‘Weather Fourcast – it will rain sixes’, went one clever banner at the packed Chinnaswamy Stadium on Saturday evening. That particular forecast didn’t prove as right as the one the weathermen had come up with, what with rain midway through the Kolkata Knight Riders innings halting the match for 128 minutes, but the fan wasn’t far off. How could he have been with Chris Gayle around.
With Royal Challengers Bangalore set 102 (on D/L method) to get from the reduced 13 overs after KKR had made 89 for 4 from their 13, the onus was on Gayle and yet again he didn’t disappoint. Four boundaries off Brett Lee’s opening over, followed by two sixes and a boundary off the hapless Jaydev Unadkat meant that the chase was off to a perfect start.
Unlike in earlier games, Gayle (38, 12b, 6×4, 2×6) didn’t survive until the end but in his typical whirlwind style, he had done enough to ensure that it was smooth sailing for the hosts. With the four-wicket win, that came about with three balls (it was far more comfortable than what the figures suggest), RCB sealed their last four spot. Now they can attempt to position themselves higher, while KKR will still need to pull off a win to ensure their first over entry into the last four.
In the evening, long before the rain interruption, KKR, having been inserted by Virat Kohli, simply couldn’t take off. The RCB bowlers didn’t just bowl a tight length, they also picked up wickets quickly. They were on fire on the field too, especially AB de Villiers. The catch he pouched at point to dismiss Gautam Gambhir off S Arvind was the best example of the RCB effort.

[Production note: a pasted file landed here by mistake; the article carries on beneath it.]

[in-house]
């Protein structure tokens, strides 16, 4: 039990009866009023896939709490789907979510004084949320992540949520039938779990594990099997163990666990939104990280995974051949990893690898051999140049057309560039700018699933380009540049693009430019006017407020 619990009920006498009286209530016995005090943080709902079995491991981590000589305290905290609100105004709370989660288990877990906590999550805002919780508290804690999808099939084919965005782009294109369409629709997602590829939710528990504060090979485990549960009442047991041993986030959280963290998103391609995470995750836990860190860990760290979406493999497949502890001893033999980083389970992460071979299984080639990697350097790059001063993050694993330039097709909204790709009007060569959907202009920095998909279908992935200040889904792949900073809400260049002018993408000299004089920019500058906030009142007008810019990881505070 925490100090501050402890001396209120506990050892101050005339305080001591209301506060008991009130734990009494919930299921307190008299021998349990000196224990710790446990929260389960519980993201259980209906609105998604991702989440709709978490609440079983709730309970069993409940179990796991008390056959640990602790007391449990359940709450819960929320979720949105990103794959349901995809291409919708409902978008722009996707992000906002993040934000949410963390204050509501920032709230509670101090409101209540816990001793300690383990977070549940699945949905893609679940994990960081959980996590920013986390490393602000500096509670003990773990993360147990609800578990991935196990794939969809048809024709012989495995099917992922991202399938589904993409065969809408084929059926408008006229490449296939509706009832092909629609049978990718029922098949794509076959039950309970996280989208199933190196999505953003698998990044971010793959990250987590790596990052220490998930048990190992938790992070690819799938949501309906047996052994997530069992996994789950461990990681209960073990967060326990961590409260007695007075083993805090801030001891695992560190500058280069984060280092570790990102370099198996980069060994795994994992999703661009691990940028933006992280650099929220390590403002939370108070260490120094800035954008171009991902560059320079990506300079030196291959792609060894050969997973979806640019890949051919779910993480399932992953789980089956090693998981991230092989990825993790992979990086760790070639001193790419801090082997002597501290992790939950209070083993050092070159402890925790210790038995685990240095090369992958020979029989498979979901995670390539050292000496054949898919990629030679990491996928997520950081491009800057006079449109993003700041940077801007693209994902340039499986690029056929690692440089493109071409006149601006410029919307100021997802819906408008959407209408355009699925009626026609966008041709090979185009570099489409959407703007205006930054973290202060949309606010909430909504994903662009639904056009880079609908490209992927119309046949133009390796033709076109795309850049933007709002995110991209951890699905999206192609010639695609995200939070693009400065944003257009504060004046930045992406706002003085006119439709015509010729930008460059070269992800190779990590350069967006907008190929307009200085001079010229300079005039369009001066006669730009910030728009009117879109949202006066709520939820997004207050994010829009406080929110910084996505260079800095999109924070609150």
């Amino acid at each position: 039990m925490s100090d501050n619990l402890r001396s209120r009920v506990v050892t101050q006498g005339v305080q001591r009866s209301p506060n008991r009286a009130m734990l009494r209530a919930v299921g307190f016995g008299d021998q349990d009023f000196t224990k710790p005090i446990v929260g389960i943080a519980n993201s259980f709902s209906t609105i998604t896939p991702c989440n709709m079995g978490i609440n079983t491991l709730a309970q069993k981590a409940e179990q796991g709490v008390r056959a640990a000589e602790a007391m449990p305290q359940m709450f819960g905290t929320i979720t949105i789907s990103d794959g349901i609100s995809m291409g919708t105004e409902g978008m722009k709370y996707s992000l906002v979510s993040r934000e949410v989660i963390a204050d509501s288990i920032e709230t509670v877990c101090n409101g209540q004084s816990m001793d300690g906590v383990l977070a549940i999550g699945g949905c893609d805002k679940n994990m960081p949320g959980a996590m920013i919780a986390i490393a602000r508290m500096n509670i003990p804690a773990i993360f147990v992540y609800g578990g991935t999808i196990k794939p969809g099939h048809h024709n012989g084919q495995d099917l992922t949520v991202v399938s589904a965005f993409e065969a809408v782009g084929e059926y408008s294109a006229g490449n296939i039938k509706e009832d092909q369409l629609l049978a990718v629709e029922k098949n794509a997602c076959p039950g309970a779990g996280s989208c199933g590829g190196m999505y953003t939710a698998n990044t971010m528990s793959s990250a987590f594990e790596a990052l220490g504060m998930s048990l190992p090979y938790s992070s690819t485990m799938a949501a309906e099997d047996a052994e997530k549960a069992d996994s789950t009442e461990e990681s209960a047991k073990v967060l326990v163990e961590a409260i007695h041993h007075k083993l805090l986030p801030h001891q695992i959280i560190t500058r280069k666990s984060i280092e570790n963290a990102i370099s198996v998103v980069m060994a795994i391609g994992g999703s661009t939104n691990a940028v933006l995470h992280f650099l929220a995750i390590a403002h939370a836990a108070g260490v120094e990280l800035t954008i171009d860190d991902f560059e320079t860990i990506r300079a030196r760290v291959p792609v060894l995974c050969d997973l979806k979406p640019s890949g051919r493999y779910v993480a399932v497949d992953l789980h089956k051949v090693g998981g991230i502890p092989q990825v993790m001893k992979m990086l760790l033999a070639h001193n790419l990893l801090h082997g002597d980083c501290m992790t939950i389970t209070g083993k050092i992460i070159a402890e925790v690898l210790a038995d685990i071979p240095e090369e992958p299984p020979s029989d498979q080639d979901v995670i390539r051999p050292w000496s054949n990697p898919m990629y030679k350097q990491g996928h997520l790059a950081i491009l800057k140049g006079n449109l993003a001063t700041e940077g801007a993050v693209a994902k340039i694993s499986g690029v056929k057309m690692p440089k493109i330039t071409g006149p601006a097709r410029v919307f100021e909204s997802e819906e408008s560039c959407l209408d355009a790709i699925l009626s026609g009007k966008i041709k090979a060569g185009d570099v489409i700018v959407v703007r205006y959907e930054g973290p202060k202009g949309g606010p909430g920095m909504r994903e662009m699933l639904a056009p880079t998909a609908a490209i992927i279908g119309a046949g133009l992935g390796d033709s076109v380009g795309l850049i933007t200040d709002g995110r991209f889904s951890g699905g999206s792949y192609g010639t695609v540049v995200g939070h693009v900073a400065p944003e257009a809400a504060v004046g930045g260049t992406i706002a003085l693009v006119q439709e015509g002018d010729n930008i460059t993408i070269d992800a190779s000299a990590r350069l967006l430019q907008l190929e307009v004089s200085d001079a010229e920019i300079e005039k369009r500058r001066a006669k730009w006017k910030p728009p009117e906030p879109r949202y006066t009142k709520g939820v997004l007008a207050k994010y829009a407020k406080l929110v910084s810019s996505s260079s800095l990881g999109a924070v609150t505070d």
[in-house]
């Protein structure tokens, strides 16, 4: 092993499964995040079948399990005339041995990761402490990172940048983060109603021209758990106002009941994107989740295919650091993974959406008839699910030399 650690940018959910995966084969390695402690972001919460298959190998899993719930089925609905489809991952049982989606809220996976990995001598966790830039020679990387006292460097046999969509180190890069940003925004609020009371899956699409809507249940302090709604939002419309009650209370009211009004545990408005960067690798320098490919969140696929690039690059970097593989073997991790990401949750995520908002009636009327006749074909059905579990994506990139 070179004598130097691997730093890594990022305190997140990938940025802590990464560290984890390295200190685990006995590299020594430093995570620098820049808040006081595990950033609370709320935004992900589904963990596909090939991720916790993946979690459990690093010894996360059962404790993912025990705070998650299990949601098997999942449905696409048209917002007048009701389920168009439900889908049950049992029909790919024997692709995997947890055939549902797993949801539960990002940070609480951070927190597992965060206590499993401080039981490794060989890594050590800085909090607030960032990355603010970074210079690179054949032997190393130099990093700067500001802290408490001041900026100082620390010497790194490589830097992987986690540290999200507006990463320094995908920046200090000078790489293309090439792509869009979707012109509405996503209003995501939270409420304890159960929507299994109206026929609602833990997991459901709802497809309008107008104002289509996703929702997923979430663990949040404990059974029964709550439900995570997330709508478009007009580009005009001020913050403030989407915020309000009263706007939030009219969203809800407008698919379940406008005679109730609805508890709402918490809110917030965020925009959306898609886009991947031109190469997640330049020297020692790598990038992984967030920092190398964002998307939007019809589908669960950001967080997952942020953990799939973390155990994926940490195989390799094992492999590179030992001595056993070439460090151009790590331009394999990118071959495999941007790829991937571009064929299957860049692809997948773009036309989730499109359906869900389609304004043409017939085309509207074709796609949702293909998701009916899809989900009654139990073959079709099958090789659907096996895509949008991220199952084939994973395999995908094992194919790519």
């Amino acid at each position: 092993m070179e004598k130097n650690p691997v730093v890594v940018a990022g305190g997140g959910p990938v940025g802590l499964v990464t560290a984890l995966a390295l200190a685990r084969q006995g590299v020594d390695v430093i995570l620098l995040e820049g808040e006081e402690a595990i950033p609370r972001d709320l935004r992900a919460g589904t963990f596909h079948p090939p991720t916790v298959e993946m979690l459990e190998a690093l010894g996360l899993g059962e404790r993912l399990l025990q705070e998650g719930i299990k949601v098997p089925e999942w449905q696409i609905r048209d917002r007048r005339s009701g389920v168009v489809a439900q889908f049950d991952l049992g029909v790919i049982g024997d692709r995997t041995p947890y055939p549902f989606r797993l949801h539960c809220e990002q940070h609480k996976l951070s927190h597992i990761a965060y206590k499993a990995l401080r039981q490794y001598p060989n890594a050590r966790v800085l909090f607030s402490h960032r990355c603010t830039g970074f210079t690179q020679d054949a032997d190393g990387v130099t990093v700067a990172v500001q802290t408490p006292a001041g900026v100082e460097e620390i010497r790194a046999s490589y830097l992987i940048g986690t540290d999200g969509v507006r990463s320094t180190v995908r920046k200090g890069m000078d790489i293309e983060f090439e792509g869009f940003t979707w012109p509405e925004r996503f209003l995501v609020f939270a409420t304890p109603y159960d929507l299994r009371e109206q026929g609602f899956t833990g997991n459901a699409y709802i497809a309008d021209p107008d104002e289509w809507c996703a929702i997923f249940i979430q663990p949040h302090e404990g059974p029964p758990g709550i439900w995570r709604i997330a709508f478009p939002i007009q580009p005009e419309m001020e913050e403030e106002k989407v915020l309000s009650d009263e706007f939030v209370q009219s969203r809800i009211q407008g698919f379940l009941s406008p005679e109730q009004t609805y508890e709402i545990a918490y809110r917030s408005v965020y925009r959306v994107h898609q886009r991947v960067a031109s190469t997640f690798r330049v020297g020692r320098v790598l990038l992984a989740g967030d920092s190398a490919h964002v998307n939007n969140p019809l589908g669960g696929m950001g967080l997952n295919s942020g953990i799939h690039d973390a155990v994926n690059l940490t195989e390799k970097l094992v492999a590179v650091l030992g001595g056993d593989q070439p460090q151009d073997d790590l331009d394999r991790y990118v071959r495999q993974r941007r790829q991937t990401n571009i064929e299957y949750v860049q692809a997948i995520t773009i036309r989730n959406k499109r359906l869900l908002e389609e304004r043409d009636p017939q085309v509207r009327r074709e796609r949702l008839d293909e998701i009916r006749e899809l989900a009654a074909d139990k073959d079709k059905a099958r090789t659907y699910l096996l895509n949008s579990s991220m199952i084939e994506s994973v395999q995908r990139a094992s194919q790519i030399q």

The momentum to the KKR innings was at long last provided by the man best suited to do so. Had the rain not interrupted his essay, Yusuf Pathan may have caused more damage then he ultimately did. He started with a six over long on off Abhimanyu Mithun and then took 11 off Chris Gayle’s lone over, which featured another huge six towards the same area.
The second six also brought the rain down and from there on a total of 128 minutes were lost, 70 of which was made up thanks to the rule that allows a match to be extended by one hour. Cutting the 20-minute break down to half the length meant that the final tally of lost overs was only 14.
Kohli took the onus on himself to bowl one of the two remaining overs, perhaps in an attempt to take the pace off the ball but conceded 14 to give KKR a handy restart. But RCB’s death overs specialist Charl Langeveldt, who had started well too, conceding a mere 8 from his first two overs, came on to not only dismiss Pathan, he also gave away a just two runs from his first five balls. Only the four byes let go by wicketkeeper Arun Karthik off the final ball served to provide KKR some respite.
The respite lasted all off 10 minutes for after that Gayle was on with his big, broad blade in hand. By the time he left, caught attempting what else but another heave, the Orange Cap was his as also the record for most number of sixes in a single IPL season.